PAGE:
Just 15 months ago, South Africa’s democracy faced the gravest crisis in its 25-year history. The governing African National Congress (ANC), the party of Nelson Mandela, scrambled to oust President Jacob Zuma, whom many accused of fostering a sprawling, deep network of state corruption. So dire was the crisis that a new term entered the national lexicon — “state capture” — when those in power systematically subvert public institutions and divert public resources for political and financial gain.

So what happened in the May 8 national elections? The ANC and its reformist presidential candidate, Cyril Ramaphosa, received 58 percent of the vote. Ramaphosa, a former trade union leader and prominent ANC member, helped forge South Africa’s democratic constitution and later became a wealthy businessman. The ANC installed him as president after it drove Zuma from office in February 2018. As the elections approached, Ramaphosa was well into a cleanup he promised would bring a “new dawn” to reinfuse South African governance with the values of Mandela.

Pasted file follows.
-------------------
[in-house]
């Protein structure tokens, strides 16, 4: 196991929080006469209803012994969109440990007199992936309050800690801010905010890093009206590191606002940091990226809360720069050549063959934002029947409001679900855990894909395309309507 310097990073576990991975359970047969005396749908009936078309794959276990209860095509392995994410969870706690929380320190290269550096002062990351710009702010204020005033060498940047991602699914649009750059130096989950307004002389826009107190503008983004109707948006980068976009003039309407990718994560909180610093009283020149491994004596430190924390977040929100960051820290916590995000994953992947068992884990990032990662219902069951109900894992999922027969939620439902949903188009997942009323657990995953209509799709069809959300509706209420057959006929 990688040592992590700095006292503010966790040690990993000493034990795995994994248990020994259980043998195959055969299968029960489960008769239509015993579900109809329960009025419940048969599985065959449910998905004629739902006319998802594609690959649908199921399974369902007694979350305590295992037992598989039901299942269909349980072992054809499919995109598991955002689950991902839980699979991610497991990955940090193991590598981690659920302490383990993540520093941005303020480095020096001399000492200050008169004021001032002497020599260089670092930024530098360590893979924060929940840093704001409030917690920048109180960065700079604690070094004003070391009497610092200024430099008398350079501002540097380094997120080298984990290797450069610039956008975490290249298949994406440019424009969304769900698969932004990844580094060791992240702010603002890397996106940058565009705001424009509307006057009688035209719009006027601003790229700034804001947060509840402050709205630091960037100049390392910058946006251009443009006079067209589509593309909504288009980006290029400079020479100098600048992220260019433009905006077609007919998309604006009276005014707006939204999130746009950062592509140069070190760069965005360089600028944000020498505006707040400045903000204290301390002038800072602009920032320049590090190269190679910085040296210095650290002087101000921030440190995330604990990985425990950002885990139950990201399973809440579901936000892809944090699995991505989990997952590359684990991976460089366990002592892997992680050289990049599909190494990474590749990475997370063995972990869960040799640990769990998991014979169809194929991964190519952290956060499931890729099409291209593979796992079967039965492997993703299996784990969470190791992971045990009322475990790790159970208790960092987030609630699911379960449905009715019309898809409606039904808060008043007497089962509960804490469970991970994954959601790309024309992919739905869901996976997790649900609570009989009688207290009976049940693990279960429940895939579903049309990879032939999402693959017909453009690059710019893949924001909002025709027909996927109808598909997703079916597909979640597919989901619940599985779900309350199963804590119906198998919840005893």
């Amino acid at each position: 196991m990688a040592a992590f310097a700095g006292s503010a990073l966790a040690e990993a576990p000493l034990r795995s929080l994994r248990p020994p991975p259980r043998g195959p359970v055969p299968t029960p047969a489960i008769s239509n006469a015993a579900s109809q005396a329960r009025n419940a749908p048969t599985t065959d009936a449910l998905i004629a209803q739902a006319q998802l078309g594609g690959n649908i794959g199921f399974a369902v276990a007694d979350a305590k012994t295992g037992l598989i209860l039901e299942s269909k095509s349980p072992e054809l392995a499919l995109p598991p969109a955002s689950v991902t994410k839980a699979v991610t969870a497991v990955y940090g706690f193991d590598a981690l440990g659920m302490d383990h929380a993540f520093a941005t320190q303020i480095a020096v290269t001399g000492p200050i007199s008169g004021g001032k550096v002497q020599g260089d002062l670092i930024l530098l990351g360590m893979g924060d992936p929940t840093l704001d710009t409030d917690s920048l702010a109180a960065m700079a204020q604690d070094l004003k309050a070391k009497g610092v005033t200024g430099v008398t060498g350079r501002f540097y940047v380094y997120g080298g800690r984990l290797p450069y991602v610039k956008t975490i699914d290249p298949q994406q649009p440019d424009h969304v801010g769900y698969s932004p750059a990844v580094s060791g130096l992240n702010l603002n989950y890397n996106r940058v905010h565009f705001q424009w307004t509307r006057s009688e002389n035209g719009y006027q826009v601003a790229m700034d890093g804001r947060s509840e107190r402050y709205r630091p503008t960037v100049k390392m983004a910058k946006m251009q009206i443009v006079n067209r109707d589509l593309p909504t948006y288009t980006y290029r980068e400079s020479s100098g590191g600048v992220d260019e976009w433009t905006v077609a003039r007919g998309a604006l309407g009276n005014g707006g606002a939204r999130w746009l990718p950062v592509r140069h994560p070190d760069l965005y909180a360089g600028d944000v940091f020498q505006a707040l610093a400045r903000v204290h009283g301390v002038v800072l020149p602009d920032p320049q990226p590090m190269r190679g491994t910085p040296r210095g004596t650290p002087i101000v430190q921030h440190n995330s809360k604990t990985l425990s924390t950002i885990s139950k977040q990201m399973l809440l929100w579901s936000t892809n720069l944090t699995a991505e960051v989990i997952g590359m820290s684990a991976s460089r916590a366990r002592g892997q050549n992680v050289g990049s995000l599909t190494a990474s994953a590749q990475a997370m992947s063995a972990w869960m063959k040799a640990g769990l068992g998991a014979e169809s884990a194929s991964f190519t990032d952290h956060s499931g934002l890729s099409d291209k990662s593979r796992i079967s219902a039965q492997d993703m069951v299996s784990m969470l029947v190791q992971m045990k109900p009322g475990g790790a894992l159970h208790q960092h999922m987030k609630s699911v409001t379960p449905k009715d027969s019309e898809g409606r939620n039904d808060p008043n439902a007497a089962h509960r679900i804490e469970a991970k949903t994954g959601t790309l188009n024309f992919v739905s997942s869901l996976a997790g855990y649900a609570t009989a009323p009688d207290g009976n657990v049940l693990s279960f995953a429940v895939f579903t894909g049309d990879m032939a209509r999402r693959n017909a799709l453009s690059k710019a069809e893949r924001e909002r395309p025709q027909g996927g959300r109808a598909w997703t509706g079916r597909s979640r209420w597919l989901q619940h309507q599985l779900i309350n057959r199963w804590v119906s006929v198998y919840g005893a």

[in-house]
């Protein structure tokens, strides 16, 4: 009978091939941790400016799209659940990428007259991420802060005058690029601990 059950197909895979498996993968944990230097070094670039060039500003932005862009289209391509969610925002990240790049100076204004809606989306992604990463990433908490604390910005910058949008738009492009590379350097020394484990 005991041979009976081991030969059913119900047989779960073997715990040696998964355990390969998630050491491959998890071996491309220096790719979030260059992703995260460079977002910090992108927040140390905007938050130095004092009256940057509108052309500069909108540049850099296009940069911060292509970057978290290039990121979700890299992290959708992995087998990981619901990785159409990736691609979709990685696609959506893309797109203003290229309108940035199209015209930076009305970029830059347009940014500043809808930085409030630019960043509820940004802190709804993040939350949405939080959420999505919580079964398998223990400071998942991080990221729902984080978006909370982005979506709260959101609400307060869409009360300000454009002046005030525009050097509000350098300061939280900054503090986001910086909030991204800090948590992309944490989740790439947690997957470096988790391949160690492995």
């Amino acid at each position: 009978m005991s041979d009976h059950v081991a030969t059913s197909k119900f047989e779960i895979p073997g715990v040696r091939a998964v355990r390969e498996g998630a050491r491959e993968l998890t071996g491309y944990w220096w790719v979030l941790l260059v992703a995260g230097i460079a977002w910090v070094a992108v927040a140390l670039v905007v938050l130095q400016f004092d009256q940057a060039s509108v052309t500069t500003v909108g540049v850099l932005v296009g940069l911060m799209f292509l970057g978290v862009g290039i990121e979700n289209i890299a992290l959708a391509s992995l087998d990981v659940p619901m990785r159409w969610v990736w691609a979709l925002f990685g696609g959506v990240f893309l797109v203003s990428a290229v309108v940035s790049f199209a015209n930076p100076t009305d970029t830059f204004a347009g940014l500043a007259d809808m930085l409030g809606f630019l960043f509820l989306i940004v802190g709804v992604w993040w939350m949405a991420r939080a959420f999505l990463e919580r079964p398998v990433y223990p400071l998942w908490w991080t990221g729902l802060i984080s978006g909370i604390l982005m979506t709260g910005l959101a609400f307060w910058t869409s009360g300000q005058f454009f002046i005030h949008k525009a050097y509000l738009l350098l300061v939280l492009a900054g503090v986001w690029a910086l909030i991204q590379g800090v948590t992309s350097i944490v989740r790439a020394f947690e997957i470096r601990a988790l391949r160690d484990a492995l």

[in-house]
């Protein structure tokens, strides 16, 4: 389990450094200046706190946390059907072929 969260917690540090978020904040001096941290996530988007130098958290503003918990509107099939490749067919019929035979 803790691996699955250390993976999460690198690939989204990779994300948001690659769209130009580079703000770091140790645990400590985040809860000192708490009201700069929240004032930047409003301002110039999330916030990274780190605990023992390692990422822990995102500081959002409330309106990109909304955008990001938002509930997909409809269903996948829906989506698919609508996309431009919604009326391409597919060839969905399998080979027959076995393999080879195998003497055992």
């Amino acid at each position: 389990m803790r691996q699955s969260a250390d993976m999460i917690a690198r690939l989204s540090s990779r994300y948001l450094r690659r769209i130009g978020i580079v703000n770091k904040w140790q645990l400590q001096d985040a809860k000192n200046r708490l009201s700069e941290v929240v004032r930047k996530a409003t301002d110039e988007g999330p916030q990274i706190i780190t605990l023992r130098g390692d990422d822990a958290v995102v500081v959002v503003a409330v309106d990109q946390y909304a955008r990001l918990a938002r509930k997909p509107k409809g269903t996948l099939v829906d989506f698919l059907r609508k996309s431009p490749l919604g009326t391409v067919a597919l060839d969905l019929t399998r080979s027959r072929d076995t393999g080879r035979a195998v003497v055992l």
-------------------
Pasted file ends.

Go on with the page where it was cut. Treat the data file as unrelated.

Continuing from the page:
What turned things around?

ANC loyalists had the courage to replace a bad leader with a much better one — and whistleblowers and journalists risked their livelihoods to expose state capture.

As specialists in how political institutions shape the varied patterns of governance in Africa, we analyze recent events in South Africa as a fundamental stress test for the country’s democracy. In pursuing their project of state capture, Zuma and his collaborators tested the foundations of South Africa’s hard-won constitutional order. The fact that nearly all voters chose parties explicitly opposed to the Zuma legacy suggests that although democratic institutions bent, they did not break.